He added: “We can get claims to adjusters quicker. As we integrate technologies, tasks that were handled by our adjusters can be handled by third parties, such as independent adjusters. In the case of statutory lines such as workers’ comp, the system reminds claims officials of when forms need to be filed again.”

Data Analytics’ Role in Claims

In-depth data analysis can lead to preventive measures that will reduce the impact of future losses, Fitzgerald said. “IT can help with loss avoidance as the deep knowledge of insured issues and past claims can help red-flag issues for loss control services.”


The predictive capabilities of data analytics should eventually benefit even complex liability cases, according to experts.

For example, they can enable claims departments to look for particular nuggets of information among thousands of court cases and media reports with one click instead of sending someone to manually dig for data in paper files or internet searches.

“Shortage of data is not a problem for organizations. The problem is that the wealth of data that they have may not be stored in a structured form.” — Rajesh Iyer, head of data science, Xceedance

“We are using data analytics to look at the litigation probability of a case,” Verma said. “By making a recommendation to the insured or the insurers, we can help to close a case faster if we think there is a high probability of it leading to litigation.

Rajesh Iyer, head of data science, Xceedance

“We can also look at litigation outcomes, based on the type of claim, the parties involved and other factors, in order to accelerate the claims.”

Rajesh Iyer, head of data science for Xceedance, an IT consulting firm, noted that AI and machine learning have the potential to boost “judgment tasks” within the claims handling process, which rely on the data accumulated by insurers while evaluating losses.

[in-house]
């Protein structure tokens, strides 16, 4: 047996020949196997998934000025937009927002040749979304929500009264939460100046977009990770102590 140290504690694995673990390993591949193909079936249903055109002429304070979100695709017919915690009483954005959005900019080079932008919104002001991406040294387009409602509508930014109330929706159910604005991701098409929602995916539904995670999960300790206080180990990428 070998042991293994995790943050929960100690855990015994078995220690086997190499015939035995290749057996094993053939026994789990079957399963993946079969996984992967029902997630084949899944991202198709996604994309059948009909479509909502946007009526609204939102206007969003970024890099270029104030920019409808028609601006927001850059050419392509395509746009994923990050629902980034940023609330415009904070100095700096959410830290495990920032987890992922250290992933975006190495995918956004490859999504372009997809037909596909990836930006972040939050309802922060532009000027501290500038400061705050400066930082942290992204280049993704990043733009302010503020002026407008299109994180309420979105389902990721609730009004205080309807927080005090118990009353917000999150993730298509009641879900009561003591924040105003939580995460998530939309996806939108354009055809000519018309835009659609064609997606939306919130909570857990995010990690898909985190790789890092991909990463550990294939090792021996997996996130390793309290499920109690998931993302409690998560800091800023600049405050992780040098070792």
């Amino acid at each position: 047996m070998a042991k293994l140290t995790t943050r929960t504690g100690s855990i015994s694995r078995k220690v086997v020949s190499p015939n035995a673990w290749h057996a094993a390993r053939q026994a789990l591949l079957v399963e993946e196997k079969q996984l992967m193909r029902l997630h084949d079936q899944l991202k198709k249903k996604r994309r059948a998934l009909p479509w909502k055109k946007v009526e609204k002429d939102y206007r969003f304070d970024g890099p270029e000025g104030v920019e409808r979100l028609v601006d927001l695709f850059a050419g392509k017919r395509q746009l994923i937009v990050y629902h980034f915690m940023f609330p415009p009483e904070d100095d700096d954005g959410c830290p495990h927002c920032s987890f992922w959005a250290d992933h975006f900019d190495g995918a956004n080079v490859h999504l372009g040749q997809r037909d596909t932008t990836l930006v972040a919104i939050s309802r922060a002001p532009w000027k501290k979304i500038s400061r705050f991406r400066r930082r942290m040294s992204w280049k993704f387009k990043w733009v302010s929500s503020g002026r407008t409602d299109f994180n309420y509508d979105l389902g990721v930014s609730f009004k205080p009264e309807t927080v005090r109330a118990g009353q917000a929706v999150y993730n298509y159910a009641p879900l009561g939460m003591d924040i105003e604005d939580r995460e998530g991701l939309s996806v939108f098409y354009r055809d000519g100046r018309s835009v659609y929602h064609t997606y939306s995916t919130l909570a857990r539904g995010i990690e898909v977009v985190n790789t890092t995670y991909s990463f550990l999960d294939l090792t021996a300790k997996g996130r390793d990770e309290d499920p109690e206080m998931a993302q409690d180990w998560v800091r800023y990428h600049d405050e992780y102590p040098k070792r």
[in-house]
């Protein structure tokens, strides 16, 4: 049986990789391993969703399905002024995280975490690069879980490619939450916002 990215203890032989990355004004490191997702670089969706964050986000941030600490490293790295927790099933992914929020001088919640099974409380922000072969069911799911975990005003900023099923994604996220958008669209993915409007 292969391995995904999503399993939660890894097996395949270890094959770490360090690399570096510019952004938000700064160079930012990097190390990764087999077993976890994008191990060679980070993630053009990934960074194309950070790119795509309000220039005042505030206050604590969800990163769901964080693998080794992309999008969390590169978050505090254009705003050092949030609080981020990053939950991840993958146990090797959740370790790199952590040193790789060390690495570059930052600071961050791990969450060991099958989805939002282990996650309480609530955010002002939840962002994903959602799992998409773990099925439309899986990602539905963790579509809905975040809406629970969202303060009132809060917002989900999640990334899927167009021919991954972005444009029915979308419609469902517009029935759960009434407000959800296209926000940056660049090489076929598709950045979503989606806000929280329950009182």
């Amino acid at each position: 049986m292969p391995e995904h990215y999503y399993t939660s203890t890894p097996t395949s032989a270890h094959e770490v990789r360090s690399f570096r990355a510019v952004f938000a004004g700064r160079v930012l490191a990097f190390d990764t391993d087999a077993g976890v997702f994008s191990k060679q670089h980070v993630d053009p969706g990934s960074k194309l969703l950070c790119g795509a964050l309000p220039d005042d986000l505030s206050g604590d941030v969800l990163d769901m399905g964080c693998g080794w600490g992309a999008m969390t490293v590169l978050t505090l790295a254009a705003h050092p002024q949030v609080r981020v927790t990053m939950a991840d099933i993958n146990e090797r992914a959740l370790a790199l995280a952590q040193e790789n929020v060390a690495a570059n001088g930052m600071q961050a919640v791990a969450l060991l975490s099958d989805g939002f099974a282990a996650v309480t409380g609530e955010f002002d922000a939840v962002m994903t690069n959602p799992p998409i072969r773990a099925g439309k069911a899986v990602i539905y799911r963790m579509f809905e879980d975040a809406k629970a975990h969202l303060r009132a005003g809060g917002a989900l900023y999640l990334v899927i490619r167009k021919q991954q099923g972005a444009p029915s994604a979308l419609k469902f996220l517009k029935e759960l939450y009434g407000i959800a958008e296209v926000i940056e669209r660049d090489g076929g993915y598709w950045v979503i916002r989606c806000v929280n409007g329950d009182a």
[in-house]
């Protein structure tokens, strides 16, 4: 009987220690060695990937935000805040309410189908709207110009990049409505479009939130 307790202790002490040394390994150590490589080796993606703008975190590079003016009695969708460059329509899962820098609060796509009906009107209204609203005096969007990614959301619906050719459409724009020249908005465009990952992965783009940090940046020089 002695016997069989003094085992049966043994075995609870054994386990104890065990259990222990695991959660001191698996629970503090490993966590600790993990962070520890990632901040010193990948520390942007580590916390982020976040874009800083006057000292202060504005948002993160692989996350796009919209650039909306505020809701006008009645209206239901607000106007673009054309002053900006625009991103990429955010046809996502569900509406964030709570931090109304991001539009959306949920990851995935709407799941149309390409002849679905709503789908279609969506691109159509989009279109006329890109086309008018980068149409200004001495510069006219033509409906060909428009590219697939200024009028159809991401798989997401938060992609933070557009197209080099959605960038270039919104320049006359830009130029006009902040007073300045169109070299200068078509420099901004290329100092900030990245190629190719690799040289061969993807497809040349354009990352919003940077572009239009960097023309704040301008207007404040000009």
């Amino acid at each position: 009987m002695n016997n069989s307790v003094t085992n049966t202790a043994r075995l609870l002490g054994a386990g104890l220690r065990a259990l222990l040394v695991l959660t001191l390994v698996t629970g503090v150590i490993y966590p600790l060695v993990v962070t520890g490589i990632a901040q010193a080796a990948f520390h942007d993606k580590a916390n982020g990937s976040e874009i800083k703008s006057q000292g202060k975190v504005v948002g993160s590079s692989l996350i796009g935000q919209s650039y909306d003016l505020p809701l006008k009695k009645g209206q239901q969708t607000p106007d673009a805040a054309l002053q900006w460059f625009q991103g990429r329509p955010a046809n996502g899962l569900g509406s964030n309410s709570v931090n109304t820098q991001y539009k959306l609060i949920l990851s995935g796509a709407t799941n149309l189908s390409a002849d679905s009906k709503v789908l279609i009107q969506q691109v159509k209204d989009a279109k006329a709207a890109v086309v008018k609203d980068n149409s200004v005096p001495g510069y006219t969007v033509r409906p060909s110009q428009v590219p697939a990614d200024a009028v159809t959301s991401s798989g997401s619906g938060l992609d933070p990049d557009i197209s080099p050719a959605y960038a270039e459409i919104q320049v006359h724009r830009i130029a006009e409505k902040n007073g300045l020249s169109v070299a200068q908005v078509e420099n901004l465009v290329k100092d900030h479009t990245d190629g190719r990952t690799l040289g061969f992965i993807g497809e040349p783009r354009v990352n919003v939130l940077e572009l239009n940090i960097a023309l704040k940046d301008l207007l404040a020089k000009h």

“Shortage of data is not a problem for organizations. The problem is that the wealth of data that they have may not be stored in a structured form.”

Incorporating Blockchain

Blockchain is the next frontier.

At least in theory, as blockchain systems allow parties of an insurance policy to add and share information securely via a common but unique ledger that creates new records for every single change, they make it possible to set up smart contracts that will trigger payments automatically, once agreed conditions are met.

“If a loss happens, participants can get information immediately around the claim, including pictures and reports, speeding up its resolution,” said Shawn Crawford, global insurance leader at EY, a consultancy firm.

Blockchain technology also lowers fraud risk, removing another hurdle to the quick settlement of claims.


The challenge for many underwriters and service providers is to have the financial muscle to develop the technologies that can turn claims handling into a more efficient job.

To dodge this difficulty, many are opting to partner with innovative FinTech companies that, as Fitzgerald noted, force established firms to continuously question old industry practices.

Lloyd’s underwriter Brit is one of them. It has an agreement with online banking platform Vitesse to streamline the management and tracking of loss funds, a common source of claim settlement delay.

Sheel Sawhney, Brit’s global head of claims, said the system enables the company’s partners to make direct payments to policyholders at a lower cost, while automatically performing tasks such as sanctions vetting.

“What’s more, we have full visibility of payments and balances, and it positions us to further reduce the time it takes to pay claims.” &

Rodrigo Amaral is a freelance writer specializing in Latin American and European risk management and insurance markets. He can be reached at [email protected]

More from Risk & Insurance

More from Risk & Insurance

4 Companies That Rocked It by Treating Injured Workers as Equals; Not Adversaries

The 2018 Teddy Award winners built their programs around people, not claims, and offer proof that a worker-centric approach is a smarter way to operate.